It’s impossible to overstate the power of Hank Williams’ impact on country music, from the DNA imprint of his deeply personal songs to the children and grandchildren who’ve taken his rebellious spirit to heart and continued the family tradition. The Alabama singer-songwriter’s tragic death at 29 on or around Jan. 1, 1953, ended one of the most sensational runs of hits in pop music history. 20 of Hank Williams’ Greatest Hits, a collection of the country superstar’s most iconic songs, is available back on vinyl today via Mercury Nashville/UMe.
As the father of contemporary country music, Williams stands as country music’s most important and unifying figure. While he only released 35 singles in his short six-year career, he became the genre’s archetypical figure because of the universality of his songs. These deeply emotional sketches still ring true more than six decades after his death. After all, rich, poor, man, woman, city, country, who hasn’t felt the sting of well-deep heartache like Williams does in “Your Cheatin’ Heart” and “I’m So Lonesome I Could Cry” or the sad, whiskey-drunk optimism of “Hey, Good Lookin'” and “Baby We’re Really in Love”?
He blended blues and country music in a way so satisfying it helped transform a very rural sound into a national one just as post-World War II America was booming and country folk were moving to the cities and suburbs. Williams’ influence looms large today in the worlds of rock and country and it’s for this reason he belongs to both the Rock and Roll Hall of Fame and the Country Music Hall of Fame as well as the Songwriters Hall Of Fame. In 2010, he was acknowledged as a master songwriter and awarded a posthumous Pulitzer Prize, praising Williams for “his craftsmanship as a songwriter who expressed universal feelings with poignant simplicity and played a pivotal role in transforming country music into a major musical and cultural force in American life.”
20 of Hank Williams’ Greatest Hits is curated with that legacy in mind, opening with the pedal steel lament of his towering achievement, “Your Cheatin’ Heart,” a song that transcends time, trends and musical styles. When Williams moans to his soon-to-be ex, “your cheatin’ heart will tell on you,” his voice is filled with a bone-deep heartbreak most listeners are unfortunately somewhat familiar with. There were lots of songs like this out there but “Your Cheatin’ Heart” wasn’t covered in the usual polish and veneer of pop music. The words were simple and direct, and the delivery was heart-rending. This was back alley, not Tin Pan Alley, and the heartland responded.
The collection then runs the other direction immediately, jumping to the high-tempo shuffle “Move It On Over” and the other side of Williams’ genius, his humor. The title is the song’s hook with Williams telling his new roommate to make room after he “came in last night at half past 10, that baby of mine wouldn’t let me in.” This is Hank the Bad Boy, and the listeners who didn’t immediately identify with “Your Cheatin’ Heart” probably enjoyed the cad’s point of view.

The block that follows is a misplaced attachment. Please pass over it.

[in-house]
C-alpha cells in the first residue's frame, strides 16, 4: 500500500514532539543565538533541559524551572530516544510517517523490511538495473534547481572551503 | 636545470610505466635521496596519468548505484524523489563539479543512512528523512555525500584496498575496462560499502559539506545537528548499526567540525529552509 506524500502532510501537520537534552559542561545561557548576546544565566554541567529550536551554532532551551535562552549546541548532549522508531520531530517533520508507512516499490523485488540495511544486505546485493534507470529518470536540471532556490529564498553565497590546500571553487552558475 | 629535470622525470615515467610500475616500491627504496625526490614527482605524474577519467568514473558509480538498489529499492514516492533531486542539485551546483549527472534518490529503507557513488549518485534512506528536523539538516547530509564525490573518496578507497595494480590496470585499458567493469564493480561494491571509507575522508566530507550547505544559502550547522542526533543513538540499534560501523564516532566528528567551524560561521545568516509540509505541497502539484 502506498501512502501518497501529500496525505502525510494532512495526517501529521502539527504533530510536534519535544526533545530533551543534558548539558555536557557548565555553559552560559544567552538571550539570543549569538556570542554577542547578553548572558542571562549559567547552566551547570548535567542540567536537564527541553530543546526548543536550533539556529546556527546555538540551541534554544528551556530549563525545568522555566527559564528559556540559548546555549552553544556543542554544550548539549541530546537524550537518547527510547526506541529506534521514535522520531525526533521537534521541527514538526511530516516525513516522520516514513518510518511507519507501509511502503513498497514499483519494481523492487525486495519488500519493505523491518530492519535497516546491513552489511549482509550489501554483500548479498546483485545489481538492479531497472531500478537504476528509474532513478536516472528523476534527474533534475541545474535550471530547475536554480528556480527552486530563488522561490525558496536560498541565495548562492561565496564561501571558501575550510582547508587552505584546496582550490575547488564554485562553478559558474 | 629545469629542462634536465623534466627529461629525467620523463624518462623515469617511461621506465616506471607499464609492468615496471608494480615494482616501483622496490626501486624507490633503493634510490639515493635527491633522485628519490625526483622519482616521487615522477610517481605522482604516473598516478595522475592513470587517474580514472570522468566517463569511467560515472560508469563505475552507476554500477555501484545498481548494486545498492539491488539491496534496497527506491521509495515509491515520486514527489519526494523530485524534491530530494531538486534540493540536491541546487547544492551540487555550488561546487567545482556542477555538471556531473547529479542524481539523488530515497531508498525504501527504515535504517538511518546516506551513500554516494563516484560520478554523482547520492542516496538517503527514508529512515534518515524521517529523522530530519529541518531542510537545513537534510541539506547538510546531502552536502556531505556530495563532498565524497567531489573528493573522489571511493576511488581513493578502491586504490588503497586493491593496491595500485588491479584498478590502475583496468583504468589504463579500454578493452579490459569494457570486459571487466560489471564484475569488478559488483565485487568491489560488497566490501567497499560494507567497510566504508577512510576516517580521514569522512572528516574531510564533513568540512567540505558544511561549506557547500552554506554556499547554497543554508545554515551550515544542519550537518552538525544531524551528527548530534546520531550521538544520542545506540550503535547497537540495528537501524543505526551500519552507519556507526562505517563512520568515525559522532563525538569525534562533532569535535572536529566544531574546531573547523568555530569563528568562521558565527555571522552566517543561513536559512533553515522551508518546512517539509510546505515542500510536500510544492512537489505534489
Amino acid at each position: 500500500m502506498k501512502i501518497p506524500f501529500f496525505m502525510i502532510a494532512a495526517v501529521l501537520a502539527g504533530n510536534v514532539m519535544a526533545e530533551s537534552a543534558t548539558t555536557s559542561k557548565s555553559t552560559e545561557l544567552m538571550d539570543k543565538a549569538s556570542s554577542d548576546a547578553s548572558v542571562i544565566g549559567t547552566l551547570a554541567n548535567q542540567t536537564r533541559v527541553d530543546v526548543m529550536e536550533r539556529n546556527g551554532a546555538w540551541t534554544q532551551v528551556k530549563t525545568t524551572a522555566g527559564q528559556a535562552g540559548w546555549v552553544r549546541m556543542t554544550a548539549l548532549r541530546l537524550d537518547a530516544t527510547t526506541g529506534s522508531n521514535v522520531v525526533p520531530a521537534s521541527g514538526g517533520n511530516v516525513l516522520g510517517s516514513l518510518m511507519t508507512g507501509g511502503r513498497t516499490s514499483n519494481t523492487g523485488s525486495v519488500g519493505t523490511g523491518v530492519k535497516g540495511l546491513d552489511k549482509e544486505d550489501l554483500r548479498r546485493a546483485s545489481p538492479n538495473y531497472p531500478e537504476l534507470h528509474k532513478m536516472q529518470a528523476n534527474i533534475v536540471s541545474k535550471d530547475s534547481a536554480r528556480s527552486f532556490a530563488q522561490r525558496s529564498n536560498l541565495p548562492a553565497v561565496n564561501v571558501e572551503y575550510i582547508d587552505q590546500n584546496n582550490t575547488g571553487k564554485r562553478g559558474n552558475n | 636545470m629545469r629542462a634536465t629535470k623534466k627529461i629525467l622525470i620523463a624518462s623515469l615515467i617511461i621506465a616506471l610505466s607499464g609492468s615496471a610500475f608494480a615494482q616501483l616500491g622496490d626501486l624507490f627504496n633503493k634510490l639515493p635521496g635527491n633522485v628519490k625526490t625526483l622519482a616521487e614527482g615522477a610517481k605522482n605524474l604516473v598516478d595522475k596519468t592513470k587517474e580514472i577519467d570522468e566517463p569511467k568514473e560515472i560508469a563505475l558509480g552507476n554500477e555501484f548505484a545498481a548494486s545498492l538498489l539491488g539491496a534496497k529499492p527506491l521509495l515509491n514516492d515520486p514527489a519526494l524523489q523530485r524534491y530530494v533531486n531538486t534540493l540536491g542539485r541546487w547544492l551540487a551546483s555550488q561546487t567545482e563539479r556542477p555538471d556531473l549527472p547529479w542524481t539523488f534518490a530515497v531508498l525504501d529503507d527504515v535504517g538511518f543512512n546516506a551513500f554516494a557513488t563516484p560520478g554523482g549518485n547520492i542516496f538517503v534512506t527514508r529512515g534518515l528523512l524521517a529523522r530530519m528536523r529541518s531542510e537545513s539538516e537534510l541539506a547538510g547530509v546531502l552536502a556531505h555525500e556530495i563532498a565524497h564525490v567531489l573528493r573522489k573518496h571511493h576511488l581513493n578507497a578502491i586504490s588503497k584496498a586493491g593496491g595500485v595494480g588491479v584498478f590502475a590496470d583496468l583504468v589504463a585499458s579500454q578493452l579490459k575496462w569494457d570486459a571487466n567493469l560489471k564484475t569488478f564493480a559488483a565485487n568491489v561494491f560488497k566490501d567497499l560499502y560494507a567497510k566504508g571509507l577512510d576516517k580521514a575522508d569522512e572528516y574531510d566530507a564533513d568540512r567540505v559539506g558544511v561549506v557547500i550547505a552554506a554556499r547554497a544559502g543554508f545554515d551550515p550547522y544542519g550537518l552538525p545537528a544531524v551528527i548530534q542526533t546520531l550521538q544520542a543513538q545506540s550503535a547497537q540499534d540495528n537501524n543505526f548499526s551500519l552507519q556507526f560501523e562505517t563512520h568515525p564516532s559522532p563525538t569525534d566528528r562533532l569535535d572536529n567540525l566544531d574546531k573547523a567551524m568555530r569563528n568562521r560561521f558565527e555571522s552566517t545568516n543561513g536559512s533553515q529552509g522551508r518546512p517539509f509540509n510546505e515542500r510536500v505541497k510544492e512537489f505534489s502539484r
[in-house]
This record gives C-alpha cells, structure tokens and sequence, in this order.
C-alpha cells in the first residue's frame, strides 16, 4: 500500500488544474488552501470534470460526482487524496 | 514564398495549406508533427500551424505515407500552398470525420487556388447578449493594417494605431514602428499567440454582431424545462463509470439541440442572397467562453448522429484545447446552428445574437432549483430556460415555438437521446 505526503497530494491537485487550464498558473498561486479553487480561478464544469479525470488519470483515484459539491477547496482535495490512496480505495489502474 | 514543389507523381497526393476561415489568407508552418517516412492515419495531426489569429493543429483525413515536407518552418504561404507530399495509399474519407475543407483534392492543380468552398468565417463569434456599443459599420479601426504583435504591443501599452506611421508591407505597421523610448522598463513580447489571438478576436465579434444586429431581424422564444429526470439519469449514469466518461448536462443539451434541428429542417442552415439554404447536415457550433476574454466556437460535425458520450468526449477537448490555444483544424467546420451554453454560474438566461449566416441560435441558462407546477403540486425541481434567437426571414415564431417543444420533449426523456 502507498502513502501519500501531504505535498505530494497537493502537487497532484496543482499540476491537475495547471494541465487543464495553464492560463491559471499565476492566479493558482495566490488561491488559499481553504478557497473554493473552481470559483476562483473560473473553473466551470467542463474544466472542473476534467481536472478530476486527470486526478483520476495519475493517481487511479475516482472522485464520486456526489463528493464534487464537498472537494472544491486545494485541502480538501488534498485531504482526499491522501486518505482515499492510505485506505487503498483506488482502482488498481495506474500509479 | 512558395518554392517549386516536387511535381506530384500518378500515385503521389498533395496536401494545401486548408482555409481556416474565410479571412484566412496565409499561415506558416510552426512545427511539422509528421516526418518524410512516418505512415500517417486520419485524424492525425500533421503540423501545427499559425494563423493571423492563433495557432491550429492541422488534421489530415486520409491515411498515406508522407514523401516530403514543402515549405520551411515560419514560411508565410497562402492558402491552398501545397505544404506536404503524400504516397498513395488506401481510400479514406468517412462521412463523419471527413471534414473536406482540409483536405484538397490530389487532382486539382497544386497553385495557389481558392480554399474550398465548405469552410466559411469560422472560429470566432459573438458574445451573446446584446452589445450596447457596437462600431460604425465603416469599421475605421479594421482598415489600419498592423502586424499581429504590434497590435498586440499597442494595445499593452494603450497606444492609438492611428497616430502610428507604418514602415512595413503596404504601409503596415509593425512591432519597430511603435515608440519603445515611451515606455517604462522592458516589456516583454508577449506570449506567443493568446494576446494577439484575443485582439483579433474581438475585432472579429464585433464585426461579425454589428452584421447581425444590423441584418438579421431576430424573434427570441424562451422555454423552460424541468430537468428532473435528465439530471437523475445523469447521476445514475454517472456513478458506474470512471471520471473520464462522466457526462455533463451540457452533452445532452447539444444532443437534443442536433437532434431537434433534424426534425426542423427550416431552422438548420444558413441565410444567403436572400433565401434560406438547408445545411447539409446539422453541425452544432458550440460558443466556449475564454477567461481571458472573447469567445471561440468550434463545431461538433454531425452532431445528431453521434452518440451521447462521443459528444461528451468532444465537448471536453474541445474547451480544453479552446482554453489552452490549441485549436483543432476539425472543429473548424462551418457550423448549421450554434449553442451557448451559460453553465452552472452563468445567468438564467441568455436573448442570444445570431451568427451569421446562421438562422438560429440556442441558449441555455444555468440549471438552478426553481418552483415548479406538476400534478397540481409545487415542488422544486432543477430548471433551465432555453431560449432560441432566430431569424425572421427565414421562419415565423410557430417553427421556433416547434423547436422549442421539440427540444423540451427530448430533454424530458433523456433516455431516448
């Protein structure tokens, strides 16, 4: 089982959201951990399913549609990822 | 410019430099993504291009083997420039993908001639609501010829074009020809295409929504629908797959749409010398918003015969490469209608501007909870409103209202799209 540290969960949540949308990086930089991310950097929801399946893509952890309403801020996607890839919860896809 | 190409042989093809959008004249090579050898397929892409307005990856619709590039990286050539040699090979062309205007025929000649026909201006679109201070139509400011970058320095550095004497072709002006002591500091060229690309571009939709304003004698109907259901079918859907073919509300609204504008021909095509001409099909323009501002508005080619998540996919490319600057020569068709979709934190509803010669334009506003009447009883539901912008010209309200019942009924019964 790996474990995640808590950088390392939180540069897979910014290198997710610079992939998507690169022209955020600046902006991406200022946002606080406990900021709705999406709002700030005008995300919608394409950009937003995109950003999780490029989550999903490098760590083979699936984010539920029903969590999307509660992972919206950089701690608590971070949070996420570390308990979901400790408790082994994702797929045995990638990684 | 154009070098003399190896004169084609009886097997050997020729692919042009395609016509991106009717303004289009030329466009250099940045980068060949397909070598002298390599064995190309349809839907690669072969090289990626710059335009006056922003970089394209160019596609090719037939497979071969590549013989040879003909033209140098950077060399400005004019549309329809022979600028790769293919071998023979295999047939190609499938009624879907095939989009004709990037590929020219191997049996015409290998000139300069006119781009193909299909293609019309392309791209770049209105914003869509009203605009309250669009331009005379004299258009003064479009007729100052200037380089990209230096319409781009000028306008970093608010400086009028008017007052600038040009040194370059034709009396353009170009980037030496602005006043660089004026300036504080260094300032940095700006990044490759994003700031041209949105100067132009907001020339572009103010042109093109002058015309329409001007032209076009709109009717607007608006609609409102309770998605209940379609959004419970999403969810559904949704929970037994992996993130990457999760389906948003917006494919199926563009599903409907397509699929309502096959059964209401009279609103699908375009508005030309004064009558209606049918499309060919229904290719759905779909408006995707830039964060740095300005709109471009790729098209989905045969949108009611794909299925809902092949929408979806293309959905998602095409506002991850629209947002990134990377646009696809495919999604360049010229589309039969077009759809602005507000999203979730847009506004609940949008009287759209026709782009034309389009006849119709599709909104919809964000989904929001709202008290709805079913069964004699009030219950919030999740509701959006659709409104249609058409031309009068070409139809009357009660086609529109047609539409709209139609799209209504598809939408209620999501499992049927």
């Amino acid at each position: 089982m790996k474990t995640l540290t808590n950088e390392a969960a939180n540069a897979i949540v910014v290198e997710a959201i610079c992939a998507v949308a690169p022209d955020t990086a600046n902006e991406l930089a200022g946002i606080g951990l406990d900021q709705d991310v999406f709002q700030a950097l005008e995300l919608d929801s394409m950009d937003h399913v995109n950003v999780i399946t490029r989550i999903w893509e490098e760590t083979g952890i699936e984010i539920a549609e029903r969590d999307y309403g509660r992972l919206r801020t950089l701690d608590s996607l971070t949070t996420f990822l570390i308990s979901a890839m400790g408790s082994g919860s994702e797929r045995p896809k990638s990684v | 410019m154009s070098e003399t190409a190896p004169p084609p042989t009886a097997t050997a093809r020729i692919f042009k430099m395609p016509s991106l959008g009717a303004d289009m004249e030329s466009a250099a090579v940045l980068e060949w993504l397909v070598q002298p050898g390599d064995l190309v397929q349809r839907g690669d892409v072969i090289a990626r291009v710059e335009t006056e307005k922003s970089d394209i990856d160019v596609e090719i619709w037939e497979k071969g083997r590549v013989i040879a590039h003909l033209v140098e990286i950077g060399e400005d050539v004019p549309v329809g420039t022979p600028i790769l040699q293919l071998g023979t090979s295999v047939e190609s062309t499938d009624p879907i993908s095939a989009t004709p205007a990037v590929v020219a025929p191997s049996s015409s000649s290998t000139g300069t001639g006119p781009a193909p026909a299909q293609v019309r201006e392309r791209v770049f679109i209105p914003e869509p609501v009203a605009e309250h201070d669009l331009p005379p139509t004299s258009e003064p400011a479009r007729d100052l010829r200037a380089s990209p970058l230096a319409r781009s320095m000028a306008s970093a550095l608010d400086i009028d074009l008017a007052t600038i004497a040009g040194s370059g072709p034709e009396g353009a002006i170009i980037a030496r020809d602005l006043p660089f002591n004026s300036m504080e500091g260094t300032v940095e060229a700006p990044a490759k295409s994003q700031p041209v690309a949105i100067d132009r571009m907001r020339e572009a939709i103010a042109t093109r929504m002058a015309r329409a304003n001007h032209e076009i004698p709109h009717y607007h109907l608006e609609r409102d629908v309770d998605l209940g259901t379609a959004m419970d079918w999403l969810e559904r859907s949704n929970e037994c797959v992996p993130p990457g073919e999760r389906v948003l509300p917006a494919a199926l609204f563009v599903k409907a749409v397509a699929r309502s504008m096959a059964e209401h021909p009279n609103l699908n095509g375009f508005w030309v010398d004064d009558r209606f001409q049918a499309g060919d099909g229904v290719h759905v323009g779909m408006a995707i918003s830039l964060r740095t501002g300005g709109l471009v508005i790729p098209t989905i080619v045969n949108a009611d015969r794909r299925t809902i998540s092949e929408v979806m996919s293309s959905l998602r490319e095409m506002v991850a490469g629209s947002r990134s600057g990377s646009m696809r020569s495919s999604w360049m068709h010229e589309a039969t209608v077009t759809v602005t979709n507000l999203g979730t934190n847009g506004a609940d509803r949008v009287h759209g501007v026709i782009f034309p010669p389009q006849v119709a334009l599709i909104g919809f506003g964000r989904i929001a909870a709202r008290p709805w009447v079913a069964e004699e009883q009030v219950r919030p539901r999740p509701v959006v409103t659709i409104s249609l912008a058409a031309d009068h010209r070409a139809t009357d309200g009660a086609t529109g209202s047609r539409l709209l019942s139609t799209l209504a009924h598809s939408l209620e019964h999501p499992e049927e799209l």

Williams mastered these alternate identities to great effect as a performer, using the high-tempo numbers to drive his always sold-out live shows and radio performances with his Drifting Cowboys. Timeless laments like “I’m So Lonesome I Could Cry” and “Cold, Cold Heart” are balanced with noirish tales of damaged characters on out-of-control journeys like “Ramblin’ Man,” whose protagonist tells his new love: “I love you, baby, but you gotta understand, when the Lord made me, he made a ramblin’ man.”
The collection also includes his randy come-on “Hey, Good Lookin’,” his first hit, a cover of “Lovesick Blues,” “I Can’t Help It If I’m Still in Love with You” and “Kaw-Liga,” the tale of the heartbroken wooden Indian whose “heart was made of knotty pine.”
Individually, each song is a classic. Taken together, the songs on 20 of Hank Williams’ Greatest Hits remind us that the diminutive singer with the sad smile and white cowboy hat is one of music history’s towering artists.
20 of Hank Williams’ Greatest Hits track list:
1. Your Cheatin’ Heart
2. Move It On Over
3. I’m So Lonesome I Could Cry
4. Ramblin’ Man
5. My Heart Would Know
7. Cold, Cold Heart
8. Lovesick Blues
9. Honky Tonk Blues
10. Honky Tonkin’
11. There’ll Be No Teardrops Tonight
12. Jambalaya (On the Bayou)
13. Hey Good Lookin’
14. Window Shopping
15. I Can’t Help It (If I’m Still in Love with You)
16. Half As Much
17. Why Don’t You Love Me
18. You Win Again
19. Baby, We’re Really in Love
20. Take These Chains from My Heart
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